Monday, July 27, 2009

SQL Server Agent Jobs managed on the web and least privilege

I ran into an interesting scenario the other day at work with a SQL Server 2000 system. A developer was updating a web page that allowed business users to monitor/execute a SQL Agent Job or more to the point monitor and execute multiple jobs. This web page had been working fine for some time and they stopped working. As it turns out the permissions were changed on the account after the 3rd Party application was upgraded and the old permissions were reset. The root cause of the problem was a permissions change and the old permissions were set too high and gave too much privilege to the account. As a DBA, this frustrates me but we'll avoid that and get to the point of how to resolve the issue.

Here is the scenario...multiple SQL Agent Jobs being managed via an Intranet Web Page by the business end-users. The web page is connecting as a privileged user with sysadmin rights, this is never recommended. So how do we fix this?

The SQL Agent Jobs are using a mix of T-SQL and Operating System (CmdExec), the CmdExec requires SysAdmin rights to run. There is another option and that is to use a SQL Agent Proxy Account for the job, this account will not have SysAdmin rights and that means we can take away SysAdmin right from the other account. Now this creates another problem, now the web page throws an error saying it can't find the Jobs. The SQL Login is not a SysAdmin now and can't see the jobs, the problem is with the Owner of the jobs. The login must be the owner of the job in order to see or start/stop the job. The web page is also executing msdb.dbo.sp_help_job and the login needs to be granted the SELECT permissions on the msdb.dbo.sysjobhistory system table in order to view job history. All of this grants the least privilege to the login and helps to protect the server.

To summarize the above, here are the actions taken:
1) Create a SQL Agent Proxy Account
2) Run the job step(s) requiring higher privilege under the SQL Agent Proxy Account
3) Remove SysAdmin rights from the SQL Login
4) Grant least privilege to the SQL Login, the lowest rights required to access each database
5) Grant SELECT on msdb.dbo.sysjobhistory (System Table) to view Job History using msdb.dbo.sp_help_job (Stored Procedure)
6) Assign SQL Login as Owner of the SQL Agent Jobs being monitored and executed

For more information, check MSDN.

Permissions for sp_start_job:
Execute permissions default to the public role in the msdb database. A user who can execute this procedure and is a member of the sysadmin fixed role can start any job. A user who is not a member of the sysadmin role can use sp_start_job to start only the jobs he/she owns.

Permissions for xp_sqlagent_proxy_account:
Sets or retrieves the proxy account information used by SQL Server Agent and the xp_cmdshell extended stored procedure when executing jobs or commands for users who are not members of the sysadmin fixed server role. The proxy account is a Microsoft® Windows® account in whose security context the jobs or command prompt commands are run.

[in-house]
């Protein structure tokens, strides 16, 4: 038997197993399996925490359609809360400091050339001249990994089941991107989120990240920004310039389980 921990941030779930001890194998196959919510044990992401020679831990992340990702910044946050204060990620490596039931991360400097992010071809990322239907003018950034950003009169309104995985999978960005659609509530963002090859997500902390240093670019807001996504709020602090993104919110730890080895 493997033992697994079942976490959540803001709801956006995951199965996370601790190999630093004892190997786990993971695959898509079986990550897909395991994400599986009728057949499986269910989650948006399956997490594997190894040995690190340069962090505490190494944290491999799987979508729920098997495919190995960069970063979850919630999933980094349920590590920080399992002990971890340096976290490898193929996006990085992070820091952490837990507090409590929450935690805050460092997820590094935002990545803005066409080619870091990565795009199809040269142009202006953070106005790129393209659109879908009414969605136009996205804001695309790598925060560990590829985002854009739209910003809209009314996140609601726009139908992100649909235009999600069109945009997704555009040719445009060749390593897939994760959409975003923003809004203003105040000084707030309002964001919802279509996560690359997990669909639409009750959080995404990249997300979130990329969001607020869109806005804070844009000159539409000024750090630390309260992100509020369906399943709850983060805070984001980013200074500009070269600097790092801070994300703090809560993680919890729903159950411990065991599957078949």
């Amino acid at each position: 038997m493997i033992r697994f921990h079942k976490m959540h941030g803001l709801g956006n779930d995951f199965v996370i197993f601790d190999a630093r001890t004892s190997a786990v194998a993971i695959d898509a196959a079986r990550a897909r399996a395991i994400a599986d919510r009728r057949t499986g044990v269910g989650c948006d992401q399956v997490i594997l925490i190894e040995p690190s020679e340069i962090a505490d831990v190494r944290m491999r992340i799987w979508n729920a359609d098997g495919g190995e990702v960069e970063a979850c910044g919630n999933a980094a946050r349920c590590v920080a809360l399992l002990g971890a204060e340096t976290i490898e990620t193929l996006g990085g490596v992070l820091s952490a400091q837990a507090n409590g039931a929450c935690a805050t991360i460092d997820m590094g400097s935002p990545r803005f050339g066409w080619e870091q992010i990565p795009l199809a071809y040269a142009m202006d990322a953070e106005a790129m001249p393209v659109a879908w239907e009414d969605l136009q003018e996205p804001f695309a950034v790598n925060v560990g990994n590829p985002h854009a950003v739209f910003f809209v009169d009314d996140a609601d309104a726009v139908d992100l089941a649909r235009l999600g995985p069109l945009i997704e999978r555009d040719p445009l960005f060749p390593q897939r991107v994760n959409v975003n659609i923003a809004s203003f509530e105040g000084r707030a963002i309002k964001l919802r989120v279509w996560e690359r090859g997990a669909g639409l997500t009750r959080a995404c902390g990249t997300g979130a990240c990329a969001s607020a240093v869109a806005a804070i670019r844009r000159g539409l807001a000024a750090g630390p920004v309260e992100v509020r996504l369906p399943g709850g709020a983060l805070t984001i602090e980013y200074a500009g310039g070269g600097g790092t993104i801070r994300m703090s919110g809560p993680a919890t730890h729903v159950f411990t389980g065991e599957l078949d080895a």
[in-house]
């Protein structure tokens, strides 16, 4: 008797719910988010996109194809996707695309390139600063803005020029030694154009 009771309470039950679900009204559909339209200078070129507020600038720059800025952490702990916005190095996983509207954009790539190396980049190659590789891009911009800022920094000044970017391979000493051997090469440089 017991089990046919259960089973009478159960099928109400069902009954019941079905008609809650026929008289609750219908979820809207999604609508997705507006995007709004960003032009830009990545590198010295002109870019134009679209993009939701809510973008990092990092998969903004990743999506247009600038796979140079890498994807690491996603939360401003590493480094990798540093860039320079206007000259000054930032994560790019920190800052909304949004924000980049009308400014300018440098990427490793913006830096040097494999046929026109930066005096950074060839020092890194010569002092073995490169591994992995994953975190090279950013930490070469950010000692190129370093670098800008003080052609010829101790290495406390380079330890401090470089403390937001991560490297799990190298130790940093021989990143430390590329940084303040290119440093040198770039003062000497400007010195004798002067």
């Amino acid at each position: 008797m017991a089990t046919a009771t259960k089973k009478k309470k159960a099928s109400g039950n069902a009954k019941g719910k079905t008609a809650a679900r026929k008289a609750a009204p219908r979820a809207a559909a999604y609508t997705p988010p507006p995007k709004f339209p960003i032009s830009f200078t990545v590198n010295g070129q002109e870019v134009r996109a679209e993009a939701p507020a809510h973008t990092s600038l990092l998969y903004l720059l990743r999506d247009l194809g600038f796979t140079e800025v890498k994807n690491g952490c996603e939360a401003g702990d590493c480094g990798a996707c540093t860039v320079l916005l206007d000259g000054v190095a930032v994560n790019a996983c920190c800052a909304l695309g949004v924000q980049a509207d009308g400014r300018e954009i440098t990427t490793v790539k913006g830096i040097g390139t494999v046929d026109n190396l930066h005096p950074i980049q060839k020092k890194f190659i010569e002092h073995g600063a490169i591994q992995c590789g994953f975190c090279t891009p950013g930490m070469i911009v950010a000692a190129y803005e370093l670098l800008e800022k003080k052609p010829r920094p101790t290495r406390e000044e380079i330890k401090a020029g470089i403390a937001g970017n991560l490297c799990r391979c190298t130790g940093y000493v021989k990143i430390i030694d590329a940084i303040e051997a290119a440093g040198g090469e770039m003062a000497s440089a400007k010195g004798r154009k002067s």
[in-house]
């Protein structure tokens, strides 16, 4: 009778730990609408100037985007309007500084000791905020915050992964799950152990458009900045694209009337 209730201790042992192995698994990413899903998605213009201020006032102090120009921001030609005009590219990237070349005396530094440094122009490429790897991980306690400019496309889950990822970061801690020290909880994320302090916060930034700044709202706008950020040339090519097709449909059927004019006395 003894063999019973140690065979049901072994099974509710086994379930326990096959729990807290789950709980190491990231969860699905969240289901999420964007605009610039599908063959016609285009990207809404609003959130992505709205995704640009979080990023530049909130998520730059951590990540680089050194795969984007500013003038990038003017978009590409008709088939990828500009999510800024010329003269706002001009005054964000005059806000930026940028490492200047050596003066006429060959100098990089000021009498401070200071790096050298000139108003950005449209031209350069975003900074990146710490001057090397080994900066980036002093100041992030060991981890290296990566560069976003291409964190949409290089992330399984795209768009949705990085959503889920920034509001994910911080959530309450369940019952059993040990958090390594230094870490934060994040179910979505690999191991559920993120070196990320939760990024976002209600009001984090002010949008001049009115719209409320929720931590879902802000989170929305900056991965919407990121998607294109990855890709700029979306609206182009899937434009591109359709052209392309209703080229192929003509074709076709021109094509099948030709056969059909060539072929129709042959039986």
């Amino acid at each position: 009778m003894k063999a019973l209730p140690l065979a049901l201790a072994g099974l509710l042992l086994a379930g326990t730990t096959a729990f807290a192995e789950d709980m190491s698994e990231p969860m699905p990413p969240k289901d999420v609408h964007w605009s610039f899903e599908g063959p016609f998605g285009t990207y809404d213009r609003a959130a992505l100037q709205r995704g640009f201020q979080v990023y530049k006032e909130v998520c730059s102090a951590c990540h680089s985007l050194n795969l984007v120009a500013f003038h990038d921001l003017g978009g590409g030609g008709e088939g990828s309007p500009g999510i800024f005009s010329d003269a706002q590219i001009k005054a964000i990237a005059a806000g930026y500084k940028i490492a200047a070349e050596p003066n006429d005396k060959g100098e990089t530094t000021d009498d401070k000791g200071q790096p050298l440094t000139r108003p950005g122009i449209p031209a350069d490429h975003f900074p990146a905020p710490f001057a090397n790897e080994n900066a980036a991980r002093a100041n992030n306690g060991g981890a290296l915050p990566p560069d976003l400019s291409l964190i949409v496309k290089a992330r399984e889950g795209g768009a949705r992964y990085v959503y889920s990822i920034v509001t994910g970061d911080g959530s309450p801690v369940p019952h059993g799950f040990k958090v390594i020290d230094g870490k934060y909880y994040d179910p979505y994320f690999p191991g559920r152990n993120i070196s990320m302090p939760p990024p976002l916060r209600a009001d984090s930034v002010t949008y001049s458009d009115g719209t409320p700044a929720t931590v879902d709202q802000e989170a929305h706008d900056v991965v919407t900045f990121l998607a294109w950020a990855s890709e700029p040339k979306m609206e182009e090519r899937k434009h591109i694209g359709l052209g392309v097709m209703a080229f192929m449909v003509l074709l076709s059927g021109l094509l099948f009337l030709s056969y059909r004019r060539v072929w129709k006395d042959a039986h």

Intel Processor Identification Utility

I found a great utility from Intel that will tell you everything you wanted to know about that little silicon chip in your system that makes it run. Intel has two Processor Identification Utilities, one is for the new processor architecture and the other is for the old processor architecture. The general rule is Pentium IV and later processors use the Processor Identification Utility and processors older than Pentium IV will use the Processor Frequency ID Utility. To find out what utility to use, go to this page on Intel's website:

Intel Processor Identification Utility:

Intel Processor Frequency ID Utility:

Large Memory Support in Windows Server 2003 x86

Have you ever built a x86(32-bit) Server with lets say 2GB of RAM and then later added more RAM bringing the total RAM to 3GB or 4GB? And then sat there scratching your head trying to figure out why an application such as SQL Server cannot utilize the memory beyond 2GB? I had this very issue happen the other week with Windows Server 2003 R2 SP2 (x86) and SQL Server 2005 Enterprise (x86) installed on a test server with 3GB RAM. I could not get SQL Server to allocate more than 1.7GB RAM and then remember the /PAE and /3GB switches in the Boot.ini file. I had completely forgotten about the settings since I've been working on mostly x64 systems in recent years. Once I added the switches and rebooted the system, SQL Server was able to allocate more memory and the problem was resolved.

Here is what's going on, Windows is not recognizing all of the memory in the system and it is unable to address it. Your next question should be does the hardware architecture support x64(64-bit), this may also be referred to as EMT64. 64-bit(x64) does not have the same limitations on memory as 32-bit(x86) and can address much more memory. Your system or software might not support x64, if that's the case then you're stuck using x86. If the system has an Intel processor, download the Processor Identification Utility from Intel to find the details of your processor and what it supports: